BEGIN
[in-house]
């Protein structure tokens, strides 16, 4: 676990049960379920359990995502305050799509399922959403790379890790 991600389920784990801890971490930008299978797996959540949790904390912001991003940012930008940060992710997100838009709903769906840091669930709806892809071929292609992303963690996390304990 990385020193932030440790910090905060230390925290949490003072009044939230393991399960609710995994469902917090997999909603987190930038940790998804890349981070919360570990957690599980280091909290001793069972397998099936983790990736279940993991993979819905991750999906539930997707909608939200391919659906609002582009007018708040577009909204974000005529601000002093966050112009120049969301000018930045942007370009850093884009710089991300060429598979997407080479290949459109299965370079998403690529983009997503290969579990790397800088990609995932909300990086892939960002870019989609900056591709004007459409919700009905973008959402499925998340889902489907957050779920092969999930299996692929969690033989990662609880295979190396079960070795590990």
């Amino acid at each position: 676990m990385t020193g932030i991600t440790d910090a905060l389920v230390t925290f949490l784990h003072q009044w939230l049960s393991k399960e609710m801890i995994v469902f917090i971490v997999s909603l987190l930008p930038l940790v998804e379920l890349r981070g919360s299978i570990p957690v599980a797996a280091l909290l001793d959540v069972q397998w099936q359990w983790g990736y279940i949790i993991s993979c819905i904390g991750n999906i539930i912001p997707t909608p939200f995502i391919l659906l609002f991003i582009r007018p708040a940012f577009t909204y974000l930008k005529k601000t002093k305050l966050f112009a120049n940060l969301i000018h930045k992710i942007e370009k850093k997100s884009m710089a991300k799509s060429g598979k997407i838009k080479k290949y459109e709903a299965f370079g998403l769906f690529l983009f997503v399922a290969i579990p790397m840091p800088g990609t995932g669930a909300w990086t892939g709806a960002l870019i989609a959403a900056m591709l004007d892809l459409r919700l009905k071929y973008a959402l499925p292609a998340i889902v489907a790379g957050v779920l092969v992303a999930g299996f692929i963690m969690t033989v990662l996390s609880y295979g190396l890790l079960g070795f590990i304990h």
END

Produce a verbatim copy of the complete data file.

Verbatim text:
[in-house]
């Protein structure tokens, strides 16, 4: 676990049960379920359990995502305050799509399922959403790379890790 991600389920784990801890971490930008299978797996959540949790904390912001991003940012930008940060992710997100838009709903769906840091669930709806892809071929292609992303963690996390304990 990385020193932030440790910090905060230390925290949490003072009044939230393991399960609710995994469902917090997999909603987190930038940790998804890349981070919360570990957690599980280091909290001793069972397998099936983790990736279940993991993979819905991750999906539930997707909608939200391919659906609002582009007018708040577009909204974000005529601000002093966050112009120049969301000018930045942007370009850093884009710089991300060429598979997407080479290949459109299965370079998403690529983009997503290969579990790397800088990609995932909300990086892939960002870019989609900056591709004007459409919700009905973008959402499925998340889902489907957050779920092969999930299996692929969690033989990662609880295979190396079960070795590990």
């Amino acid at each position: 676990m990385t020193g932030i991600t440790d910090a905060l389920v230390t925290f949490l784990h003072q009044w939230l049960s393991k399960e609710m801890i995994v469902f917090i971490v997999s909603l987190l930008p930038l940790v998804e379920l890349r981070g919360s299978i570990p957690v599980a797996a280091l909290l001793d959540v069972q397998w099936q359990w983790g990736y279940i949790i993991s993979c819905i904390g991750n999906i539930i912001p997707t909608p939200f995502i391919l659906l609002f991003i582009r007018p708040a940012f577009t909204y974000l930008k005529k601000t002093k305050l966050f112009a120049n940060l969301i000018h930045k992710i942007e370009k850093k997100s884009m710089a991300k799509s060429g598979k997407i838009k080479k290949y459109e709903a299965f370079g998403l769906f690529l983009f997503v399922a290969i579990p790397m840091p800088g990609t995932g669930a909300w990086t892939g709806a960002l870019i989609a959403a900056m591709l004007d892809l459409r919700l009905k071929y973008a959402l499925p292609a998340i889902v489907a790379g957050v779920l092969v992303a999930g299996f692929i963690m969690t033989v990662l996390s609880y295979g190396l890790l079960g070795f590990i304990h």